(CNN) -- Polls closed Sunday in Ghana's presidential runoff election after what one official described as a peaceful round of voting, one that shows the country is an example for other African nations.
John Atta Mills, left, of the opposition NDC faces Nana Akufo-Addo, right, of the ruling NPP in the runoff.
Election monitors from 70 countries were on hand for the voting, hailing Ghana as a democratic leader for holding open and transparent elections amid news of military coups in Guinea, political strife in the subcontinent and elections in Kenya and Zimbabwe marred by controversy and violence.
"This election is very significant," Ambassador Filiberto Ceriani Sebregondi, head of the European Commission in Accra, Ghana, told CNN. "Ghana is certainly an example country, a model for Africa and the world."
The voting saw no major outbreaks of violence, he said.
The election pits Nana Akufo-Addo of the incumbent New Patriotic Party (NPP) against John Atta Mills of the opposition National Democratic Congress (NDC). The two men led a field of eight candidates in the December 7 election but failed to secure more than 50 percent of the vote.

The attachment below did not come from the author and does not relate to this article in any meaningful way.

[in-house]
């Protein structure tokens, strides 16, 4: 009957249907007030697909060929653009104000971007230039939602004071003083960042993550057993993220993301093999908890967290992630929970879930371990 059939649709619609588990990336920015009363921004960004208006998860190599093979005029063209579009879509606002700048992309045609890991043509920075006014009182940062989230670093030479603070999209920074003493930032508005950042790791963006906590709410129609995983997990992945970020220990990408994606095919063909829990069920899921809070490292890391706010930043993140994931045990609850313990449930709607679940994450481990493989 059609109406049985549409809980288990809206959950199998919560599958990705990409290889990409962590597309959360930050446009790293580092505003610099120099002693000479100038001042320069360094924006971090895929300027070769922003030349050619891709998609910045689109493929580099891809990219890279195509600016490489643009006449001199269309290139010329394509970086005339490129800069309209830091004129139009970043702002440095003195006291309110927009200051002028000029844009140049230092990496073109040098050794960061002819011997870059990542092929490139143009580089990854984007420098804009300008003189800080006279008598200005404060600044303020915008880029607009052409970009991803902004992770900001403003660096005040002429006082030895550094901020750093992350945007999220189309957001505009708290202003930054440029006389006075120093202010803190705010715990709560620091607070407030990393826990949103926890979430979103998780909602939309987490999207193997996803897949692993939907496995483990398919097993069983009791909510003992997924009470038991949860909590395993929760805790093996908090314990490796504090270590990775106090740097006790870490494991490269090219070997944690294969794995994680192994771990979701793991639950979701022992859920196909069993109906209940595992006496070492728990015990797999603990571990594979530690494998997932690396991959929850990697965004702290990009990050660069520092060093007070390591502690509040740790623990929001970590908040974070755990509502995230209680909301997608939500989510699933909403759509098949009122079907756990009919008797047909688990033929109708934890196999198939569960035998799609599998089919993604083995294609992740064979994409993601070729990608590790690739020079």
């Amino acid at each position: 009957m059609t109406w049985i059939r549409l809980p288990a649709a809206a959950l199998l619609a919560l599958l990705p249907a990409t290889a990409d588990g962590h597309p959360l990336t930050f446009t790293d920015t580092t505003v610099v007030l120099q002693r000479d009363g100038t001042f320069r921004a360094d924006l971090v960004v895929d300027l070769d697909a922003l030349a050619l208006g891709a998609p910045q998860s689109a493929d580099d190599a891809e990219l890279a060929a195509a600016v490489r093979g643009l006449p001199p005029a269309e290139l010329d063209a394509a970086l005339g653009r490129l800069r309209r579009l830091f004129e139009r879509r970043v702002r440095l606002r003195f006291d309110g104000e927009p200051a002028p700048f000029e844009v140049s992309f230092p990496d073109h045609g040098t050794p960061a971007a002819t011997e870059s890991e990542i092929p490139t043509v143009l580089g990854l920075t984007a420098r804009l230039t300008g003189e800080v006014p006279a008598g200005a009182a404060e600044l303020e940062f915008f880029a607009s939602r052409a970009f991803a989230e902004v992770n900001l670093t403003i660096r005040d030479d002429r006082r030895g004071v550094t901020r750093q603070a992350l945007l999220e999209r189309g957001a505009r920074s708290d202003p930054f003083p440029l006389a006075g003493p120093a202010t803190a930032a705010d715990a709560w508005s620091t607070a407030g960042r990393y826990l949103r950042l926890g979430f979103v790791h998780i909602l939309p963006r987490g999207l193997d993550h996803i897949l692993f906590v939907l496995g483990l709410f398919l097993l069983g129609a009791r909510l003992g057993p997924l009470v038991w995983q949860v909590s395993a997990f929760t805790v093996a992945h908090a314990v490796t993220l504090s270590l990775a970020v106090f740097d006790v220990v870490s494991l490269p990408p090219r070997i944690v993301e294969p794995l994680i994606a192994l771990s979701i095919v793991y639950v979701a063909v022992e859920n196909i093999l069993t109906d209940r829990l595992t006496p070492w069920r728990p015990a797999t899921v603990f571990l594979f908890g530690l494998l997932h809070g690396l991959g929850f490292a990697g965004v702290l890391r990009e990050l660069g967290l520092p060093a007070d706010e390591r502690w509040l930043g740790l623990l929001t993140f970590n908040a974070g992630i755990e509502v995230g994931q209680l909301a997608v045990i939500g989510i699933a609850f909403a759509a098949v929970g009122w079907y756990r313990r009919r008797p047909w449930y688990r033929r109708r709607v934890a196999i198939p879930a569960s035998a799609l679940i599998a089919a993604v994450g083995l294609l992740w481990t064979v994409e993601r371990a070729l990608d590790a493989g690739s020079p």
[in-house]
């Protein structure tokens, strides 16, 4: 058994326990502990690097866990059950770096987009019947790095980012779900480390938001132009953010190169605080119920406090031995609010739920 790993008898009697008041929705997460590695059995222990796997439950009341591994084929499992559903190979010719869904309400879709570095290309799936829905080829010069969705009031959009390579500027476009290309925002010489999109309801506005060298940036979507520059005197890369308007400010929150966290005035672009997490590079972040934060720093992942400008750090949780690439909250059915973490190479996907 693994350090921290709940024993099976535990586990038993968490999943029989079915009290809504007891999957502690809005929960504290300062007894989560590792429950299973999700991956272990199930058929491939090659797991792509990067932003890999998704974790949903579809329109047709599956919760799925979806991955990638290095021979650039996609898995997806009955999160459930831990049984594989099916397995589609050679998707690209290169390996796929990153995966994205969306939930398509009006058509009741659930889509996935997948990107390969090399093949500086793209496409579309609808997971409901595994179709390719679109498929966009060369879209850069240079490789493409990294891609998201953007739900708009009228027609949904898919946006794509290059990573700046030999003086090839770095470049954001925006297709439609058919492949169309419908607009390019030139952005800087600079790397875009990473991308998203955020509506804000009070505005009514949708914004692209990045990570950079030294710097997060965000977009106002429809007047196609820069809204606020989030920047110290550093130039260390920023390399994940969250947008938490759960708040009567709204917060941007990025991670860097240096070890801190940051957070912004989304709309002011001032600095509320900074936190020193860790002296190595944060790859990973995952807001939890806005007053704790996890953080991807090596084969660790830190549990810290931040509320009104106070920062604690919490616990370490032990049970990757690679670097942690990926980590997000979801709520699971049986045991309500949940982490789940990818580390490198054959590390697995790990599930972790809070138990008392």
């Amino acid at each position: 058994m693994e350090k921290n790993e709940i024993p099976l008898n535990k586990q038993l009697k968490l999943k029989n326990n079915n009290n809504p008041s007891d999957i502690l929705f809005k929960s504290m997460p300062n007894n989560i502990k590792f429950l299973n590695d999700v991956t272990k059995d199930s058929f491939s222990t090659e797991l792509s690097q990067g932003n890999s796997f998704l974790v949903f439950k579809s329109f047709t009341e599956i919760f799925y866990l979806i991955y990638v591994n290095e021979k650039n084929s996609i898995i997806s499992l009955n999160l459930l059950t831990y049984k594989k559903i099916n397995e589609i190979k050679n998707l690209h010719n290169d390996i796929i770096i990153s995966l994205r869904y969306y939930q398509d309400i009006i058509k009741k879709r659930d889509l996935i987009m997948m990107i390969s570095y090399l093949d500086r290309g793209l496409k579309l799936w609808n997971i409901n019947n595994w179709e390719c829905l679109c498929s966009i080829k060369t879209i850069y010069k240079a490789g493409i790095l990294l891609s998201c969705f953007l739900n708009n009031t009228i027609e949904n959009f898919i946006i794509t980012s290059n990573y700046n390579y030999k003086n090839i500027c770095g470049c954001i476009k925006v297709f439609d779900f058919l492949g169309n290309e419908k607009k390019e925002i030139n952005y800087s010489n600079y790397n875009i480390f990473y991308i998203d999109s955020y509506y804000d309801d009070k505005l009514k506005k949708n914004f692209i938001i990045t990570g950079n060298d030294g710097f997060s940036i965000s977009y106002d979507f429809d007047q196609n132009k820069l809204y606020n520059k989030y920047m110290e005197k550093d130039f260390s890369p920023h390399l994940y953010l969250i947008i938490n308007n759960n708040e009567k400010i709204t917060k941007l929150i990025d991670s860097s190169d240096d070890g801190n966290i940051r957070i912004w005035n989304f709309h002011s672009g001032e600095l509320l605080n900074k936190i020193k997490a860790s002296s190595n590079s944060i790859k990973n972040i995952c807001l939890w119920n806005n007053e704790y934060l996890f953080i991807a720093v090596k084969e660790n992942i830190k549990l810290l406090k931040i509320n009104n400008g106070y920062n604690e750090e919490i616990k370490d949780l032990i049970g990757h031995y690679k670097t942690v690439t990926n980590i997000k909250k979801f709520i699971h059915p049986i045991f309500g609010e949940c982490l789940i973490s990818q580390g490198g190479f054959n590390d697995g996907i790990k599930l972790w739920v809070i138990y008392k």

The Ghanaian constitution requires a second round of balloting if no candidate wins a clear majority.
Ghana, a country about the size of England, is the world's second-biggest cocoa and gold producer. In 2007, leaders announced the discovery of oil off its shore.
"The recent oil discovery has changed the future of this country, and that is why the two main parties are fighting fiercely," Sebregondi said.
The world recession, however, has hindered growth. Ghana has seen a decline in its exports and will not tap into its oil resources until 2010.
Ghana's Broadcasting Corporation reported that millions of voters cast ballots in the runoff. The winner will succeed outgoing President John Kufuor.
"Overall, this election shows that Ghana is a vibrant democracy with active participation," Sebregondi said.
Ghana's Electoral Commission expects to announce results within 72 hours.
Part of a former British colony, Ghana was among the first African countries to gain independence in 1957. It endured a series of coups before military dictator Lt. Jerry Rawlings took power in 1981. A decade later, Rawlings led the country through the transition to a stable democracy with multi-party elections.
CNN's Helena DeMoura contributed to this report.